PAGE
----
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Tuesday, December 02, 2014
- Richard Feynman and The Connection Machine - The Long Now
- The Biggest Thing in Cloud Computing Has a New Competitor | WIRED
- German Court Says Creative Commons 'Non-Commercial' Licenses Must Be Purely For Personal Use | Techdirt
- Testing Kubernetes with an Atomic Host — Project Atomic - RT @ProjectAtomic: Testing Kubernetes with an Atomic Host: #Docker
- On HTML5 and the Group That Rules the Web
- Man Charged in Wife's Death Planned Fatal Hike - NBC News.com - "A suburban Denver man charged with pushing his wife to her death off a cliff in Colorado's Rocky Mountain National Park could not explain to investigators why he had a park map with an "X" drawn at the spot where she fell."
- Is Food the New Sex? | Hoover Institution
Monday, December 01, 2014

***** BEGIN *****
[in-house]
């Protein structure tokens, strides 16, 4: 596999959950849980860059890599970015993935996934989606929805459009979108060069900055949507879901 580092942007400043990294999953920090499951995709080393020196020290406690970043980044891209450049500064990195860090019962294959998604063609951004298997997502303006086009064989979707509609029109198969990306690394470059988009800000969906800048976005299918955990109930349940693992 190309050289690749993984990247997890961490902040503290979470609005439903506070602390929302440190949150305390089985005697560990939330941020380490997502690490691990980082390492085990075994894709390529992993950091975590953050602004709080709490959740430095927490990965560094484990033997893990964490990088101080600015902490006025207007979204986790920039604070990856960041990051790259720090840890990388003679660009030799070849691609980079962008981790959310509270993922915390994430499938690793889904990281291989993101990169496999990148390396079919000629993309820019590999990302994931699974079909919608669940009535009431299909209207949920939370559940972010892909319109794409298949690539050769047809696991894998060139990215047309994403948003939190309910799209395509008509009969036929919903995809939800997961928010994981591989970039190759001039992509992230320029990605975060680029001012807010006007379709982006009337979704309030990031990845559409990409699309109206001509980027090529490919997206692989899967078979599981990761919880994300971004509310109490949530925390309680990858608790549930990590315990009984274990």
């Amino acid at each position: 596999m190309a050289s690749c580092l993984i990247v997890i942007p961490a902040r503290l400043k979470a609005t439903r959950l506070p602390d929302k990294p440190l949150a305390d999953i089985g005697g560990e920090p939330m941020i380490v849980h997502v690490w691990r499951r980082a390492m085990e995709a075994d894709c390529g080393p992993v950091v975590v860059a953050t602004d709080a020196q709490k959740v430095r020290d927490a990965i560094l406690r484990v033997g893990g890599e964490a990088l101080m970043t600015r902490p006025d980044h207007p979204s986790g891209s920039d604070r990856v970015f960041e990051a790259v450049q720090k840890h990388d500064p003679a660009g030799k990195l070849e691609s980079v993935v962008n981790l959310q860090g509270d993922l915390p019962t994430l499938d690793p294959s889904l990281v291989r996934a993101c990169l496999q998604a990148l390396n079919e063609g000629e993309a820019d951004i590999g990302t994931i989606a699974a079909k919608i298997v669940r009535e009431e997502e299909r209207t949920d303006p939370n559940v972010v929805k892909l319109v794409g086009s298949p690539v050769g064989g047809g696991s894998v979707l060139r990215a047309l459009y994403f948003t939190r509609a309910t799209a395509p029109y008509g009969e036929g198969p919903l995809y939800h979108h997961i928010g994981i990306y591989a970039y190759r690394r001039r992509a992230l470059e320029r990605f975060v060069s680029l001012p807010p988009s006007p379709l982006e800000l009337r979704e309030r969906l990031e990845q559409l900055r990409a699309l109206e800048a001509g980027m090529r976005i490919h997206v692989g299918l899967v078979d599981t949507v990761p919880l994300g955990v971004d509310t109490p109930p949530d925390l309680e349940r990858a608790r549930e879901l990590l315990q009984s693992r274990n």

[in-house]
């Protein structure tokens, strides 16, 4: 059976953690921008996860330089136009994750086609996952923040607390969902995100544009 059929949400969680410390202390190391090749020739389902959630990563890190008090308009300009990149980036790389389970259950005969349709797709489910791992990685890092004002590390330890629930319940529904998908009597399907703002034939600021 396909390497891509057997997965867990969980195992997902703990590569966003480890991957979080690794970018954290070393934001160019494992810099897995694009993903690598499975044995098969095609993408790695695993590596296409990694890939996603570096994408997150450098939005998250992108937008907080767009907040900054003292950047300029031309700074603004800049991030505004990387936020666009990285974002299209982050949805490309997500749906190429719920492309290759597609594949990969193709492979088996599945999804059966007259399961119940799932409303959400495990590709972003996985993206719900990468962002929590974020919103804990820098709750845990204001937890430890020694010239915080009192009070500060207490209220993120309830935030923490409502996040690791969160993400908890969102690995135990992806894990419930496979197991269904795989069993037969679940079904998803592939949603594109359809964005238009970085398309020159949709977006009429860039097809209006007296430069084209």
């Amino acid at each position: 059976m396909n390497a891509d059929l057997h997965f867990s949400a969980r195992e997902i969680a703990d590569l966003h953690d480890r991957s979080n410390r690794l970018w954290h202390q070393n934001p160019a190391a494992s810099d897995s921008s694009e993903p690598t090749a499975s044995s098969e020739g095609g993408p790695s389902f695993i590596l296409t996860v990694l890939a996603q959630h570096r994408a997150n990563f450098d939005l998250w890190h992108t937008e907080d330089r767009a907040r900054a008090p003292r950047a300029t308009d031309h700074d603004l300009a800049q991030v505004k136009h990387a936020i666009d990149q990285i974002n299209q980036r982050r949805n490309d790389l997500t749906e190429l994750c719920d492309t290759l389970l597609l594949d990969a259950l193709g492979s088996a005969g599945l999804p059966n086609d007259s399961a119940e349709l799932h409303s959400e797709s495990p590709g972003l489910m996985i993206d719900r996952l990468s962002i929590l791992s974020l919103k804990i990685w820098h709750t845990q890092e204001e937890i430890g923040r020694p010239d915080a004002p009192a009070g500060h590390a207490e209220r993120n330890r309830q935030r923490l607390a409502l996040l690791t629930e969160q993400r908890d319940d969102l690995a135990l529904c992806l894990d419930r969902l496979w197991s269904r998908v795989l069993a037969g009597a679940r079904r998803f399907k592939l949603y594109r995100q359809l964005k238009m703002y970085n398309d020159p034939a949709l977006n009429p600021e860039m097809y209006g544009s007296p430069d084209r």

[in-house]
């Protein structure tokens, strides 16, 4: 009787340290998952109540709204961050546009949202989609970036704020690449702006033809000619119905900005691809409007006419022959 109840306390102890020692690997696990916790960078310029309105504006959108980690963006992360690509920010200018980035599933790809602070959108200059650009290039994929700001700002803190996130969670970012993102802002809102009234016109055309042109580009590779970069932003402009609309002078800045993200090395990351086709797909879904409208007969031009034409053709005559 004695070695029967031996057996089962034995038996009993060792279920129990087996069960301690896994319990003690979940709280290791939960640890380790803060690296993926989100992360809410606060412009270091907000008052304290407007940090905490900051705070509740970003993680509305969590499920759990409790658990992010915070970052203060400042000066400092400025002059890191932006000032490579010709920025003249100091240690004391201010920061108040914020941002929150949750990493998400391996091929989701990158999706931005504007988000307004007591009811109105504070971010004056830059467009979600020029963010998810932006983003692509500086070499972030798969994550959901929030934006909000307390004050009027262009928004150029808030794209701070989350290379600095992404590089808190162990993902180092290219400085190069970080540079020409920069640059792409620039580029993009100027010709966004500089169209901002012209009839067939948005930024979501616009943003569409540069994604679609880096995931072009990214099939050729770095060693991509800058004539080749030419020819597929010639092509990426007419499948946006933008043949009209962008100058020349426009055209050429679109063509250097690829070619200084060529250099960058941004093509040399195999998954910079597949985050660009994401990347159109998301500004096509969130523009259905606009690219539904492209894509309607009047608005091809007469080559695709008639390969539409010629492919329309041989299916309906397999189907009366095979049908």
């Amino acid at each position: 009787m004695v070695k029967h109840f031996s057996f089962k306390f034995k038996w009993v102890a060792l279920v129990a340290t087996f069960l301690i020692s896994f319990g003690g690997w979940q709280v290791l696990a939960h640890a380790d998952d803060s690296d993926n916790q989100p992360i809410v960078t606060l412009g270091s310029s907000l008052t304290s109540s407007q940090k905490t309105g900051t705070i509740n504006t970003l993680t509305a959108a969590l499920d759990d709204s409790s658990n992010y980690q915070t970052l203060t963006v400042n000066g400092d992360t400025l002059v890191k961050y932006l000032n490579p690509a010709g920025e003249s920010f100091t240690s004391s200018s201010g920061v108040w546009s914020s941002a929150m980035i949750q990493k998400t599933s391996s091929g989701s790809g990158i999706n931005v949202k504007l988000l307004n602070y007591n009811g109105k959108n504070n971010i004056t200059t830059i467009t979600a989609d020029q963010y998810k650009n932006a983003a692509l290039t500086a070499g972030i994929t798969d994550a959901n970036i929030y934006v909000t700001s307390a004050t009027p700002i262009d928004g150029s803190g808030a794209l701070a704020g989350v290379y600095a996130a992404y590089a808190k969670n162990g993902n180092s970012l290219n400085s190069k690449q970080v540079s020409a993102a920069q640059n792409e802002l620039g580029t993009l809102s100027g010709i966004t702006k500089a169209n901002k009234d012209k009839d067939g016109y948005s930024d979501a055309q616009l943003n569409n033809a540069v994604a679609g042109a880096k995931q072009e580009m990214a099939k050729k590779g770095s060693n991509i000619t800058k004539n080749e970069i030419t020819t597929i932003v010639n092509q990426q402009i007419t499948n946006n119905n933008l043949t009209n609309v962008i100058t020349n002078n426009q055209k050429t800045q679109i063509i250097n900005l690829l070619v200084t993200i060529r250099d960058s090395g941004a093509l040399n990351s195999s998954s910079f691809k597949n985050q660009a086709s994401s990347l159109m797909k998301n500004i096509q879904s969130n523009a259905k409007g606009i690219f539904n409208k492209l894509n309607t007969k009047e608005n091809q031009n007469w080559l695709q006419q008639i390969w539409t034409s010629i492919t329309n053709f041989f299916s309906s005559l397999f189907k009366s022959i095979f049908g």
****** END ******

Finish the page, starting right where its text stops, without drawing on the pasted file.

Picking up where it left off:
This blog post is adapted from my remarks during the Data Governance and Sovereignty – Challenges and Requirements panel at The Broad Group’s Cloud Law conference in London last week.
The history of the IT industry is a history of cyclical reimaginings. Not repeated cycles exactly. But repeated themes reflected in new and different technologies and environments. One such cycle that’s upon us today is the reinvention of centralized computing under the “cloud” rubric. It’s much different from the mainframe of the 1960s but it shares the motion of intelligence and state to the core and away from the network edge.
Indeed, this centralization cycle is arguably even more intense than that of the past. Author Nick Carr calls it “The Big Switch” by analogy to the centralization of electrical power generation. And, while the ecosystem of cloud service providers is both large and varied, there are but a handful of true global service providers. One data point. The Amazon Web Services re:Invent conference scored about 14,000 attendees this year. Sold out. Just year three for the conference. Just year eight for the service.